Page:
Pimlico Plumbers took its appeal to the highest court in the country after it lost a claim by plumber Gary Smith who sued for employment rights, even though he had signed a contract as a self-employed contractor.
Garry Smith had worked for Pimlico Plumbers in London from 2005 to 2011 under a contract stating he was self-employed. He was required to wear a Pimlico uniform, drive a Pimlico branded van and would be contacted by customers and sent on jobs by Pimlico. Over three years he was paid more than £500,000 by Pimlico Plumber.
After suffering a heart attack, he sought reduced working hours. This was turned down. In August 2011, following the termination of his contract, he brought several claims, including unfair dismissal, to the Employment Tribunal.
Gary Smith lost his claim for ‘employee’ status in the original Employment Tribunal hearing in 2012, but was classed as a ‘worker’, which entitled him to limited employment rights, including holiday pay and the national minimum wage.
The Court of Appeal upheld this decision in February 2017. [See our previous report here.] The Supreme Court has now also unanimously agreed.
Charlie Mullins, CEO and founder of Pimlico Plumbers, said afterwards that UK companies using self-employed contractors could now face a ‘tsunami of claims’.
He said: “For those who think this is a victory for poorly paid workers everywhere, against large corporations who exploit their lack of bargaining power, think again. In fact, this was exploitation, but instead by a highly-paid, highly-skilled man who used a loophole in current employment law to set himself up for a double pay-day.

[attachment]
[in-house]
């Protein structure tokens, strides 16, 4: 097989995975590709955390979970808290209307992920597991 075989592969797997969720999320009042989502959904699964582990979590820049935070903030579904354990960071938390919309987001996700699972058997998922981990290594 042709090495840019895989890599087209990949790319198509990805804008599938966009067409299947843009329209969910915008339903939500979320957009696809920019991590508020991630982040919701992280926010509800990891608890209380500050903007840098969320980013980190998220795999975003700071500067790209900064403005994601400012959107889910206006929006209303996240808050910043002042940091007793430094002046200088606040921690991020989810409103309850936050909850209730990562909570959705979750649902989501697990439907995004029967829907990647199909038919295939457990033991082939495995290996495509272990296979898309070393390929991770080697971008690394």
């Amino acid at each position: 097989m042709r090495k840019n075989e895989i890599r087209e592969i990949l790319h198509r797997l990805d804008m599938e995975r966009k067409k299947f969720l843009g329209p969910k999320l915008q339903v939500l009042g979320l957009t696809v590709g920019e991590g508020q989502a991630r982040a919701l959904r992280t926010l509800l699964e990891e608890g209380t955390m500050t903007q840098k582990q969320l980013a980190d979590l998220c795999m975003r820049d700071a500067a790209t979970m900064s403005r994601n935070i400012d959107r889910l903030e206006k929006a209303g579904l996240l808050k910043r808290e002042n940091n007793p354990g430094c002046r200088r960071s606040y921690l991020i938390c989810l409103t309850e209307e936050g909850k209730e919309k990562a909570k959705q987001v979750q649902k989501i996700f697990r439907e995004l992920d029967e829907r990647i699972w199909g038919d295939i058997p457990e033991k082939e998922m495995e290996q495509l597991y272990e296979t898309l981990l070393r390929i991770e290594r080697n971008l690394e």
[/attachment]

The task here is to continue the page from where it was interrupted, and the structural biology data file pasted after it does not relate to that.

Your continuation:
“The shame of all this is that it is generally accepted that current employment law is not fit for purpose, and needs to be changed. But when it's put to the test in our highest court there isn't even the slightest suggestion that there is a problem that needs to be addressed.
“This was a poor decision that will potentially leave thousands of companies, employing millions of contractors, wondering if one day soon they will get nasty surprise from a former contractor demanding more money, despite having been paid in full years ago. It can only lead to a tsunami of claims.”
Lawyer Phil Pepper, employment partner at law firm, Shakespeare Martineau, commented: “The Supreme Court’s decision will no doubt have dealt a heavy blow to Pimlico Plumbers. It acts as a stark reminder for organisations who use self-employed contractors to ensure that any agreements are worded correctly – in the physical sense, as well as in practice. The right of substitution was a significant reason why the Supreme Court was unable to find that Mr Smith was genuinely self-employed. Pimlico Plumbers had a very restricted approach to this right which ultimately worked against them.
“Immediate changes must be made to accommodate this decision, otherwise Pimlico Plumbers and other organisations could face numerous legal challenges. These may prove to be costly, both financially and reputationally.
“This may be good news for workers, but the onus is now on organisations across the board to ensure they are squeaky clean in the way they choose to structure their employment models.”